Open and Questioning

Article in Stretton Focus November 2020

Opening and Questioning

Worship is not there because God demands it: it is there for man. If the lockdown did nothing else, it showed us that the world still goes around without collective worship. The world doesn’t fall apart if praise, confession, absolution, sacraments, ceremony and all their trappings do not happen. Man needs them, not God.

So, what is worship all about and how must it change after six months of not meeting?

Rituals and ceremonies are not central to a reformed church. Fellowship is more important, and a context of learning is valued. Reform implies review and change, readiness to take on fresh ideas, listening to the fellowship, being modern in approach. Each reformed church sees things differently and makes its own local decisions.

Our world is changing. Change is now so fast that what was modern two years ago is not modern today. Habits are hard to break and we tend to look back nostalgically. We have to accept limitations, worship without singing, distancing, and a context of continuing uncertainty. So how do we develop our worship in ways which take our fellowship forward?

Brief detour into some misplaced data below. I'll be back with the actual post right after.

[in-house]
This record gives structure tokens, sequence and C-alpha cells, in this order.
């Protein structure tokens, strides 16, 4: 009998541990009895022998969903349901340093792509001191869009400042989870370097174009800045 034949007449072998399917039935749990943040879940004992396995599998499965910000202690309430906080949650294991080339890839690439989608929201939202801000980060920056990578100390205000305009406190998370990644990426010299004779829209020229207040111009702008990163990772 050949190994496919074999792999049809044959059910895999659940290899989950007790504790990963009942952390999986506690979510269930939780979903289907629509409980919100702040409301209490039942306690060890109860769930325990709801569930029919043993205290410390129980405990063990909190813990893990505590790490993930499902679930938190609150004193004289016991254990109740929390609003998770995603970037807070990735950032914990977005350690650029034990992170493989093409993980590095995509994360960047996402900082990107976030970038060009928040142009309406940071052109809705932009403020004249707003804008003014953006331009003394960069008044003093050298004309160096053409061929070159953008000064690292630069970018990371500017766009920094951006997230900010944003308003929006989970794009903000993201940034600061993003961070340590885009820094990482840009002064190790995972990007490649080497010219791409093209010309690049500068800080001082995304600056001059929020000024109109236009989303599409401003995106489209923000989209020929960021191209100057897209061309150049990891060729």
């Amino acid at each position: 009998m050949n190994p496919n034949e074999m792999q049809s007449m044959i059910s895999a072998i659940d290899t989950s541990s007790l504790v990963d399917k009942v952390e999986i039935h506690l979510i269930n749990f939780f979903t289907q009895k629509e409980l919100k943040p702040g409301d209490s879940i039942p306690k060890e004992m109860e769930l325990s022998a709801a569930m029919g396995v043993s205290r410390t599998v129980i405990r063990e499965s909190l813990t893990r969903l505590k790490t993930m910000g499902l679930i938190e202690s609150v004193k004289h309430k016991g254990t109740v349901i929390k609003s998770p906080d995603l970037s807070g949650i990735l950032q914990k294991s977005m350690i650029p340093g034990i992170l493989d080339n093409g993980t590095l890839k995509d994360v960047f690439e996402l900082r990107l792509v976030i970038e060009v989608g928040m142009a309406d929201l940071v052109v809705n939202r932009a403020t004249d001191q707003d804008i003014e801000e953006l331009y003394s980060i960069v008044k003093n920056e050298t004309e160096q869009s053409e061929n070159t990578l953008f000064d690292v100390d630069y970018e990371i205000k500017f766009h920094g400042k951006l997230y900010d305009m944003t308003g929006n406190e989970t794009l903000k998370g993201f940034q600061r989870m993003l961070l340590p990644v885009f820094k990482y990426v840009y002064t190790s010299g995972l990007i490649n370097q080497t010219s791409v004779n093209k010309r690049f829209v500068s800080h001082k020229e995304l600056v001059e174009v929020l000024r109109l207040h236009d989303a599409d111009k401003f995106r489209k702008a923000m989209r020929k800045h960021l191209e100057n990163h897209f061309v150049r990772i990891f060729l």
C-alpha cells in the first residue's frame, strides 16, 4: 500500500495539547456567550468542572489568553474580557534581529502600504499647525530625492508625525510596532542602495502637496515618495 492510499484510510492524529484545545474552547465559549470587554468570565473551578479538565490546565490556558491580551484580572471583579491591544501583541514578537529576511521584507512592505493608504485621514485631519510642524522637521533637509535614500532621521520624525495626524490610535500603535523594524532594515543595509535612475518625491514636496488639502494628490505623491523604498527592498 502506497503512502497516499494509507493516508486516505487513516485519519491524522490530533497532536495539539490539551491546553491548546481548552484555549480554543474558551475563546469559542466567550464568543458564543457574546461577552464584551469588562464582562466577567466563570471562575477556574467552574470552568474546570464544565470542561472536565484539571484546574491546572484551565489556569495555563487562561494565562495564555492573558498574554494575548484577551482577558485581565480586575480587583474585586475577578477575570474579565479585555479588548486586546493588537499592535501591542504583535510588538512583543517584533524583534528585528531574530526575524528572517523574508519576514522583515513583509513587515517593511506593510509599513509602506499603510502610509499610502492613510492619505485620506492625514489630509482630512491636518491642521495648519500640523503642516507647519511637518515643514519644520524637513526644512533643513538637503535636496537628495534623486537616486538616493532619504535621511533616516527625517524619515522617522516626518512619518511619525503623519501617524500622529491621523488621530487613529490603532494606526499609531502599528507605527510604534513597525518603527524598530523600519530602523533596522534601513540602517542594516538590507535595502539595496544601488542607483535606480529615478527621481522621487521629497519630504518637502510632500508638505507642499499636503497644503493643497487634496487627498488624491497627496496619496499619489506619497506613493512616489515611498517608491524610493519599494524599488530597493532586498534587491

An obvious question is to ask how we fit God in. We remember from Luke (Ch17 v21) that “the kingdom of God is within you”. Paul tells us that the word of God is not written with ink on paper, it’s written by the Spirit on the human heart (2 Corinthians 3:3). One of the non-canonical gospels (Philip) adds: “if you are not resurrected in life, you will receive nothing when you are dead”. Ancient wisdom says to us that we must explore ourselves and our lives.

As a church we say we are “open, inclusive, questioning”. These values come to the fore at a time when we must manage risk. We must not trap the past although we can respect it. The coming months will be an adventure of faith as we find new questions. Being unable to sing does not mean we cannot explore music. After listening to a reading, we may develop our understanding together rather than through a traditional sermon. Prayer can be personal within shared silence and it becomes more powerful when shared.

So, remember that worship is about man – the kingdom of God is within you.

Roger Wilson

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